Kincaid’s students peppered me with questions and talked about local history projects they were doing, some involving their own families.  Asked if, looking back, I’d do anything different, I wished I’d interviewed Maria’s children one-on-one and asked more intimate questions, about sexual behavior, for instance.  I talked about daughter Jenny, who the family wouldn’t talk to for two years after she defied their wishes and joined her boyfriend in California and then married.  Asked what my favorite parts were, I cited the chapter where Maria defied husband Miguel and journeyed from Mexico to Indiana harbor with eight kids and another (Ramon) on the way.  I also brought up when Maria burned Miguel’s leftwing literature during the Red Scare, fearing that they might be deported as radio coverage of HUAC hearings taking place in Gary investigating the suspected communist sympathies of union leaders.   When I mentioned Ray’s statement that whenever he or his siblings left town, they’d kneel before Maria or her mother Rita while she was alive and seek their blessing for a safe trip, two Latinas gave smiles of recognition and said it was the same in their families.  After student named Emily, noting my Rainbow Connectionz ribbon, told me the Lesbian, Gay, Bisexual, transgendered, Straight Alliance (LGBTSA) was holding a campus event where participants could dress and wear make-up as persons they’d like to become. 
I learned from Bucknell magazine that Socialist Party presidential candidate Norman Thomas (1884-1968), above, attended my alma mater for a year while his father was pastor of the First Presbyterian Church in Lewisburg.  He then transferred to Princeton after a wealthy relative paid his tuition, graduating in 1905 as valedictorian.  After Thomas himself was ordained a minister, he sometimes preached in his father’s church during the summer.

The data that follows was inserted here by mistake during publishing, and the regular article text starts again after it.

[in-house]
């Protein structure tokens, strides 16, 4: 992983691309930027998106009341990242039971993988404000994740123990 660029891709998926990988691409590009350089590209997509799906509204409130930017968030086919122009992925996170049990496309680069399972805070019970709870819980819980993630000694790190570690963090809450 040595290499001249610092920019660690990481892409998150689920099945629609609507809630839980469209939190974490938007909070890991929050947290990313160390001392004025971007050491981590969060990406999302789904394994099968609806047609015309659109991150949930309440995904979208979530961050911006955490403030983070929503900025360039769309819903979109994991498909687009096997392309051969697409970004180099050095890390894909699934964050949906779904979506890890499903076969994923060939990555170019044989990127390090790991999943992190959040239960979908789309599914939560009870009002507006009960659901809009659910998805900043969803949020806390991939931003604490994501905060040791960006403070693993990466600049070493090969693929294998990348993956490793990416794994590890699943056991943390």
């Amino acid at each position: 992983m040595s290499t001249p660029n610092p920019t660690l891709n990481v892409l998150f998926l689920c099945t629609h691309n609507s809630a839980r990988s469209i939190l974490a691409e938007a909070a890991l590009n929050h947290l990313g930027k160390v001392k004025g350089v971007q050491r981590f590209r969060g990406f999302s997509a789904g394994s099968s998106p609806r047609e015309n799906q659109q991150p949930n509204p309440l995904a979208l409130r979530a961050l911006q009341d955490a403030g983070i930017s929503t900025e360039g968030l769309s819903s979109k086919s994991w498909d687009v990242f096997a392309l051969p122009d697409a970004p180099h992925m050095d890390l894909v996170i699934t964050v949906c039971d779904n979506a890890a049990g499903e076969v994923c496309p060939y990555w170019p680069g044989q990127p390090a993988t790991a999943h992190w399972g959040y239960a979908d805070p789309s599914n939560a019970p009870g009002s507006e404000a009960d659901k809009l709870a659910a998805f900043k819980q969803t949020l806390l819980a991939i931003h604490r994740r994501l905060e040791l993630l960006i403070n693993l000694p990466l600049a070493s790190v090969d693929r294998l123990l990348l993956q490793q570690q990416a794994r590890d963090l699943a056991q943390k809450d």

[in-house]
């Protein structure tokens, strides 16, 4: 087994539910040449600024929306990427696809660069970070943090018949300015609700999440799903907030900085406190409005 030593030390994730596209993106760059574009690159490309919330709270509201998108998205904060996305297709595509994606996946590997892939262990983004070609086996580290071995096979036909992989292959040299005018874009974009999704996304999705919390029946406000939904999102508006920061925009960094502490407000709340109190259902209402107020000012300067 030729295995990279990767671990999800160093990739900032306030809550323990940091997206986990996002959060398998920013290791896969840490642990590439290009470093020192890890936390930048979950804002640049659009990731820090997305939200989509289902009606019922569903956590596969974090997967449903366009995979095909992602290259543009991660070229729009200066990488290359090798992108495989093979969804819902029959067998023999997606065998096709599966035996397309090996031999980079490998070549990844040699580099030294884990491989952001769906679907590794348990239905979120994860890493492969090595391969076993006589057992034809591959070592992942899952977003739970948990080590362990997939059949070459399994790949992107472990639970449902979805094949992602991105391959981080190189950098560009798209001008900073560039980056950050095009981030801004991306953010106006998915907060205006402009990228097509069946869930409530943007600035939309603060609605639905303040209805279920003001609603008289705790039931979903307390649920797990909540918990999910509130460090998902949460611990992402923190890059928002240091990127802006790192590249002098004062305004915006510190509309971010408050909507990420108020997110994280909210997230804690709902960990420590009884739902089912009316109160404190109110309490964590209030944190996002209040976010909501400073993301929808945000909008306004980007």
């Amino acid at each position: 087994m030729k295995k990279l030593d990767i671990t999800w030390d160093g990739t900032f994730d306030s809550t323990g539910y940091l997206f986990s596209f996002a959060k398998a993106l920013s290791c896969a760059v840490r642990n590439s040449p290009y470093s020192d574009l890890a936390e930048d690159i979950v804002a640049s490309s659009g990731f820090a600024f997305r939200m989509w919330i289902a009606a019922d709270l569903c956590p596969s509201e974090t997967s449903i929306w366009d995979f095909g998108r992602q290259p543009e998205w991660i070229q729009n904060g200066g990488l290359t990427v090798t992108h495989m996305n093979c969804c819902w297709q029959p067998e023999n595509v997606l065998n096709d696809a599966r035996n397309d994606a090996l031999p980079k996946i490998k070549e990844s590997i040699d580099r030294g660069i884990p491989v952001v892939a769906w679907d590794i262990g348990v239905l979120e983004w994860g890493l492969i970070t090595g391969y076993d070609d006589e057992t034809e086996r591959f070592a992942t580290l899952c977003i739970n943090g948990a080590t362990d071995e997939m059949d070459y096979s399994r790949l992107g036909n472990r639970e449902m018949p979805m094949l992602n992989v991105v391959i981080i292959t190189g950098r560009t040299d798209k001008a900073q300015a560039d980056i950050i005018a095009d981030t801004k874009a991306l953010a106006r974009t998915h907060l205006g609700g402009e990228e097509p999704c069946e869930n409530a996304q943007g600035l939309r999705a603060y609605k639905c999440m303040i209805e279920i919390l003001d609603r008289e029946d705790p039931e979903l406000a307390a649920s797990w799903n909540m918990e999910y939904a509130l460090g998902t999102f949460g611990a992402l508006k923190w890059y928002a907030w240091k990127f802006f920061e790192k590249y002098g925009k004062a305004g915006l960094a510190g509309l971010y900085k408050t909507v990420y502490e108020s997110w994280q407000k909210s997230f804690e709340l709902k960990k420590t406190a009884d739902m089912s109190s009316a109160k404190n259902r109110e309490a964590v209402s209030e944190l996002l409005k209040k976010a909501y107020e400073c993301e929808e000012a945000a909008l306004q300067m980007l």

I spoke on the phone with granddaughter Alissa, who works with Grand Valley State’s overseas program, about hosting counterparts from other countries such as Ghana and China.  For several years, since meeting Isaac Kofi Spellino (above), he has expressed a desire to visit Ghana.

Unlike the Jeopardy contestants I knew all the answers in the Veep category, including Nelson Rockefeller, whom Gerald Ford appointed after taking over for Nixon and Harry Truman’s running mate, Kentuckian Alben W. Barkley.  I even knew most Etiquette answers; my mother would have been proud.
 Enrico Dandelo

Speaking about the Fourth Crusade, which was supposed to liberate Jerusalem but instead climaxed with an attack on and pillaging of the Byzantine capital of Constantinople, Parnell brought up two divergent theories to explain the chain of events.  The first claimed it was a conspiracy motivated by greed and hatched by Venetian doge Enrico Dandelo to wrest control of trade and commerce from an economic rival.  While there is no contemporary written corroboration, those involved in the conspiracy would have to have their plans kept secret.  In the last quarter-century or so, scholars have tended to subscribe to a so-called accident theory in which what happened was the result of unanticipated events. The dispute reminded me of conflicting interpretations of the Vietnam War.  Economic determinists see American participation as the logical culmination of American imperialism and that business leaders turned against it when they regarded it as unwinnable.  Other historians subscribe to a version of the so-called quagmire theory whereby American policymakers kept getting in deeper and deeper until stuck there.

Saturday, October 22, 2016

Elwood and Stella

“It’s 106 miles to Chicago, we got a full tank of gas, half a pack of cigarettes, it’s dark, and we’re wearing sunglasses.”  Elwood Blues

The first things that come to mind hearing the names Elwood and Stella are the movies “Blues Brothers” (1980) and “A Named Desire” (1951).  “Joliet” Jake Blues (John Belushi), whom Elwood (Dan Aykroyd) picked up outside prison, responded, “Hit it.”  In “Streetcar” Marlon Brando as Stanley keeps yelling, “Hey Stella” until Stella (Kim Hunter) finally comes outside and embraces him.
C. Elwood Metzger and wife Stella, below, holding Mary Virginia